When we travel for business,  with colleagues or on our own, we plan and prep to make it go as smoothly as possible. But sometimes, no matter how hard we try, things don't go according to plan, regardless of the medium we use to travel. When things are thrown off, it sets off panic, anger, and frustration in many people. 

The good news is that these problems are avoidable at best and manageable at worst. As someone who travels for a living, I have seen and been part of many situations that were stressful, to say the least. Here's a list of common problems I've faced while  traveling for business and how I handle them.

1. Your flight is overbooked.

Although it doesn't seem fair, overbooking a flight is legal and fairly common among airlines. Airlines want to make sure that each of their flights is filled to maximum capacity. They calculate that a certain number of passengers won't show up and sell extra tickets to compensate for that.

The problem arises when everyone shows up and there aren't enough seats. The flight attendant will start asking people to voluntarily give up their seats in exchange for a travel voucher. If no one volunteers, then there's a possibility that you can be denied boarding.

Note that depending on the situation, airline, and country, you may be compensated for being bumped and delayed.

If you want to avoid getting bumped all together, check-in and arrive early at the gate, become a frequent flyer, and/or purchase an allocated seat instead of waiting to be assigned one at the gate. I've found that having an airline credit card and being part of their rewards program helps.  

2. Your flight is delayed.

Unlike with an overbooked flight, there's no compensation if your flight is delayed. While it's frustrating, being delayed because of weather or engine problems isn't something that can be helped.

I try to schedule my flights with a long layover so that if one of them is delayed, I won't struggle with getting back on track and reaching my destination. I take advantage of airport lounges to get some work done. I also prefer to purchase non-stop or early departure flights to give me options should something go awry.

3. You lose your passport.

Nothing is more stressful than losing your passport while traveling abroad. File a missing ID report with the police department. Then immediately contact the U.S. Embassy. To easily get in touch with a U.S. Embassy, sign up with the Smart Traveler Enrollment Program (STEP).

Another way to travel prepared is by having all your important documents digitally with you. I have copies of my most important documents, including credit card info and phone numbers, saved in my email. I also recommend traveling with a decoy wallet that has old cards in case of theft.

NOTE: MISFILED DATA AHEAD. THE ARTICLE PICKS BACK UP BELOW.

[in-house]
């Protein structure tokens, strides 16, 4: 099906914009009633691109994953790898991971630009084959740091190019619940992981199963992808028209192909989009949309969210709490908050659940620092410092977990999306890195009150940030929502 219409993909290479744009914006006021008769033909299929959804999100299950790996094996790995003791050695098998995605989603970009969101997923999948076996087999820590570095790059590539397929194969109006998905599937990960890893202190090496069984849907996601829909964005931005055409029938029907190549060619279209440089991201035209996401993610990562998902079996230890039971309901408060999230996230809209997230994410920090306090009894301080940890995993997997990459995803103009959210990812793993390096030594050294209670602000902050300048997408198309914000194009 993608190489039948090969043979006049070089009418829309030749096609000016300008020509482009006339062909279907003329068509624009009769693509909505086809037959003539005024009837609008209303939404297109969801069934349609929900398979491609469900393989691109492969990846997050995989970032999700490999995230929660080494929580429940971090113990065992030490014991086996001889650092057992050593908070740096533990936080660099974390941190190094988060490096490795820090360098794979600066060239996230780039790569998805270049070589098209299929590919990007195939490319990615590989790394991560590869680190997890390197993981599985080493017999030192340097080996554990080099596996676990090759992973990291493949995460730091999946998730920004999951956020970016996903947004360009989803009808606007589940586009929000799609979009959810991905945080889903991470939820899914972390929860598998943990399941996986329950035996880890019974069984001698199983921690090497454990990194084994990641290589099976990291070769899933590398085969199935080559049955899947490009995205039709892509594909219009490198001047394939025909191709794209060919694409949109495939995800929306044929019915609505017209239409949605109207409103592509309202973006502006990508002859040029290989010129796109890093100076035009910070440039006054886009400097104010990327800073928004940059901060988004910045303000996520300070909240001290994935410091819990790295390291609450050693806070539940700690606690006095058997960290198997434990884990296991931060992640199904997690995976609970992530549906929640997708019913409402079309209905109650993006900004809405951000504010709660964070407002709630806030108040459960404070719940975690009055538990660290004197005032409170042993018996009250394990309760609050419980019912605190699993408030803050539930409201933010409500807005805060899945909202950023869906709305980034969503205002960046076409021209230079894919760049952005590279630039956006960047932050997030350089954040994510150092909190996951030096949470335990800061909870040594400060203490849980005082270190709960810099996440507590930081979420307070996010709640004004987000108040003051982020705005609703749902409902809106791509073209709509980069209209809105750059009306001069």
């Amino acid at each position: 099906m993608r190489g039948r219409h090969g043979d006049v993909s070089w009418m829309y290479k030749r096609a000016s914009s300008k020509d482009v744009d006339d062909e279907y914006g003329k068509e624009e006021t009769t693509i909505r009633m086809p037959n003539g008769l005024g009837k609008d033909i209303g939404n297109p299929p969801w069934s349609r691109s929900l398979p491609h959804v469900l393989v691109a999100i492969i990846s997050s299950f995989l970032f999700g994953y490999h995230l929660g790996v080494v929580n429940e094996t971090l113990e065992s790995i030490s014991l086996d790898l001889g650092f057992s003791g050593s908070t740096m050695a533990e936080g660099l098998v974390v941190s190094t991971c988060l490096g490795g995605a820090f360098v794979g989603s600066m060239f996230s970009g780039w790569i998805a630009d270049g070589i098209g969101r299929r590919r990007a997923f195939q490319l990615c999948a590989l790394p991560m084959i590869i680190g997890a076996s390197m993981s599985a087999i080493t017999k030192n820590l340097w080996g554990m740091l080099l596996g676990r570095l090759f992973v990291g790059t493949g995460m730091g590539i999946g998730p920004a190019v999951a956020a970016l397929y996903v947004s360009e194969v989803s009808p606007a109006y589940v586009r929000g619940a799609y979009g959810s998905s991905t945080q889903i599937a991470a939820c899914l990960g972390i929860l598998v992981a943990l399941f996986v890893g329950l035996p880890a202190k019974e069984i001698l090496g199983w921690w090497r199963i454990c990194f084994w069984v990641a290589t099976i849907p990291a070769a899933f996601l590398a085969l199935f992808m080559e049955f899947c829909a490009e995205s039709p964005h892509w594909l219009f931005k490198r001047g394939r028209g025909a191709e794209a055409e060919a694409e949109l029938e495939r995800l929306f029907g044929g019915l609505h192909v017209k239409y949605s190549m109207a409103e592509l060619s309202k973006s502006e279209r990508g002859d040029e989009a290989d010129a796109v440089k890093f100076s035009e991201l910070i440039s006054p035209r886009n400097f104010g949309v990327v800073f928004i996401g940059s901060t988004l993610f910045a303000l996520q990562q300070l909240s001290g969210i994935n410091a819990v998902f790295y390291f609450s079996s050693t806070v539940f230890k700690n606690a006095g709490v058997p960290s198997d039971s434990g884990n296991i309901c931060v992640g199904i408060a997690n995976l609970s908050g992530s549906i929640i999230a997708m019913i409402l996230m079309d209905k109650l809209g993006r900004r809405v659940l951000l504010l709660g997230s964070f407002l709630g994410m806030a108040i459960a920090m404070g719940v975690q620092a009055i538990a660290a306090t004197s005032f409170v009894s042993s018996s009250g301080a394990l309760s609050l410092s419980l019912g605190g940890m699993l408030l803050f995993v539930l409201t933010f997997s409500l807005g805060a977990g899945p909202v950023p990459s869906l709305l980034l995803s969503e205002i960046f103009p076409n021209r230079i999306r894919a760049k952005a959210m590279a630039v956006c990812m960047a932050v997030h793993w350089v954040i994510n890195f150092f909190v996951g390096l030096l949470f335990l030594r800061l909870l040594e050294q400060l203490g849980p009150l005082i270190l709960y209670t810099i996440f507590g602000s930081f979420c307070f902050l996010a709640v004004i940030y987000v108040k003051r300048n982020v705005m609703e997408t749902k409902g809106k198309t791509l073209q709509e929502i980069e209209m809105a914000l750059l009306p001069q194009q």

It's a lot easier to try and prove your identity when you have proof of who you are, even if it's not physical.

4. Your luggage is delayed or lost.

If your luggage is delayed, file a report with the airline immediately as it can take anywhere from a few hours to a few days to reach you. Other times, they might lose it completely. When an airline loses your bag, write a claim stating everything that was inside.

The maximum amount you'll receive for lost belongings is $3,500 per passenger on domestic flights. If they lose it on an international flight, compensation will vary.

To avoid your luggage getting delayed and/or lost, make sure to tag your bag with a copy of your itinerary and contact info so that the airline knows where to find you.  

5. Your hotel room is disappointing.

The place looked beautiful online, had decent reviews, and came with a good price. Then you arrive only to find it lacking. 

Report what is bothering you about the room to the manager. They'll either offer you a different room or an upgrade. I've found that approaching hotel staff in a calm and respectful manner will get you a lot further than coming from a place of frustration. 

6. You become ill.

To avoid illness, stay hydrated and try to keep a healthy diet and sleep schedule not only while traveling but also at least a week before your trip. Having travel insurance can also help you cover any medical expenses you incur while on the go.  

Although traveling presents unique situational challenges at times, as long as you always have a backup plan ready, you can manage it.